The Nexus One's Seduction Secret
Nexus, oh Nexus, you sultry little vixen. You've had the Web in a tizzy ever since you showed your sleek and slender form to the world this week. Mind you, not everyone's drooling over your silky smooth curves -- plenty of people are bashing your brain, not to mention that glowing jewel you wear around your waist -- but you've certainly gotten everyone talking.
Love it or hate it, Google's Nexus One phone is here to stay. And while much of the device's appeal comes down to personal preference (also known as the "Android vs. iPhone personality factor"), there are some things that can be objectively assessed. One of those is cost -- and it's a contest the Nexus One easily wins.
Google's Nexus One: A Cost Comparison
I know, I know: We've all seen the price tag by now. But we're going to dive deeper than that; we're going to look at the actual total cost of ownership -- what you'll pay after owning the phone for a couple of years. And you might be surprised to see how brutally Nexus One beats the competition.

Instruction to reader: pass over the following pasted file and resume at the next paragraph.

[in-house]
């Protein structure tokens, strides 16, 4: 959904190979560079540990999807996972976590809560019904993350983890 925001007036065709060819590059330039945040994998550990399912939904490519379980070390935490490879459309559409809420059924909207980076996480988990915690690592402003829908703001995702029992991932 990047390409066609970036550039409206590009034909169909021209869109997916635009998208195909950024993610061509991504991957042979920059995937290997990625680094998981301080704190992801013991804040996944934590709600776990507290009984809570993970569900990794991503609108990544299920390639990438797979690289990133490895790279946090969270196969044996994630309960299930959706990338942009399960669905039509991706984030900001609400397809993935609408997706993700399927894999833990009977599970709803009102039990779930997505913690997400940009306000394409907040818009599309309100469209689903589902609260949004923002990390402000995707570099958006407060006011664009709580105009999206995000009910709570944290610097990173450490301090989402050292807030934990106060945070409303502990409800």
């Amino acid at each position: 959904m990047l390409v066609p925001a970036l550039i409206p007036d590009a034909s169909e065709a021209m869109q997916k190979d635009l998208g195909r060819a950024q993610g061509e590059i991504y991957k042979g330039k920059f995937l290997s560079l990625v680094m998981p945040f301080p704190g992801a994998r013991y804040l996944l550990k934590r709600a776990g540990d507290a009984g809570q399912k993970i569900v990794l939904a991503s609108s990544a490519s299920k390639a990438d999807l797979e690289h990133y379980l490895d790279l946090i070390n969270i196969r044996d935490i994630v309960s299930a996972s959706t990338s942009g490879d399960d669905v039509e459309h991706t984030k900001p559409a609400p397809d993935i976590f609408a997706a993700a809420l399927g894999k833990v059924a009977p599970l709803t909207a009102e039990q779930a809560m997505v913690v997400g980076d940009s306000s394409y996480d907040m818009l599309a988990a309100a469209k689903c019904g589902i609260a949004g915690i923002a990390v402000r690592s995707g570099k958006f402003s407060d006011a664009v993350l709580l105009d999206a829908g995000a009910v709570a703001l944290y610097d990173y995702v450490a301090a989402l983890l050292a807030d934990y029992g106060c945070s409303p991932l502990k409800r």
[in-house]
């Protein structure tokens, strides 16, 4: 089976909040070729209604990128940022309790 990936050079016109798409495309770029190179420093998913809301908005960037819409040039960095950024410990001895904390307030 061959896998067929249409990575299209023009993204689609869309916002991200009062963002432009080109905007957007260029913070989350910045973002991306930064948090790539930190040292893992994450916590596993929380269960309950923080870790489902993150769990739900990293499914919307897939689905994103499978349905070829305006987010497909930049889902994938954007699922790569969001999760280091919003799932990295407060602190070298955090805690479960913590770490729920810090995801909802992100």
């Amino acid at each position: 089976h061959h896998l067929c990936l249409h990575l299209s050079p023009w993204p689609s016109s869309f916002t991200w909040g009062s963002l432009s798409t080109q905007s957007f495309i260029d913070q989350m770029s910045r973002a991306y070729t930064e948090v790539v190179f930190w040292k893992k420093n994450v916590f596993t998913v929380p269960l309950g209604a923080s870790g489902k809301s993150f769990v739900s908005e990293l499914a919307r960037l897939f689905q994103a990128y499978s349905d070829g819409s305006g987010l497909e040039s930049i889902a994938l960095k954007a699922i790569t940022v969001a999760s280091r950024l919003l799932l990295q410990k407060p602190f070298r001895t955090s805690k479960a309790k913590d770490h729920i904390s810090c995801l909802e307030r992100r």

A brand new unlocked Nexus One, without a contract, will run you $529 at Google's new Android phone store. Right now, for all practical purposes, the phone works only on T-Mobile within the U.S. So let's assume you grab the carrier's $79.99-a-month unlimited talk/text/Web plan, which is currently available without an annual contract.
For consistency in our comparisons, we'll say you're going to use the Nexus One for two years. Add up the phone's cost plus the plan over 24 months, and your wallet is now $2448.76 lighter.
An iPhone 3GS, on a comparable unlimited AT&T plan, would run you $3798.76 over that same two-year time span. A Motorola Droid, on Verizon's unlimited plan, would also cost $3798.76. It all comes down to the carriers' plans: Both AT&T and Verizon charge almost double what T-Mobile does for unlimited talk, messaging, and data service. It's all part of the deal, and it's all money of your pocket.
All considered, then, the Nexus One -- even with the unsubsidized handset pricing -- ends up costing you $1350 less than its contemporaries.
It's a shame it has that one fatal flaw.
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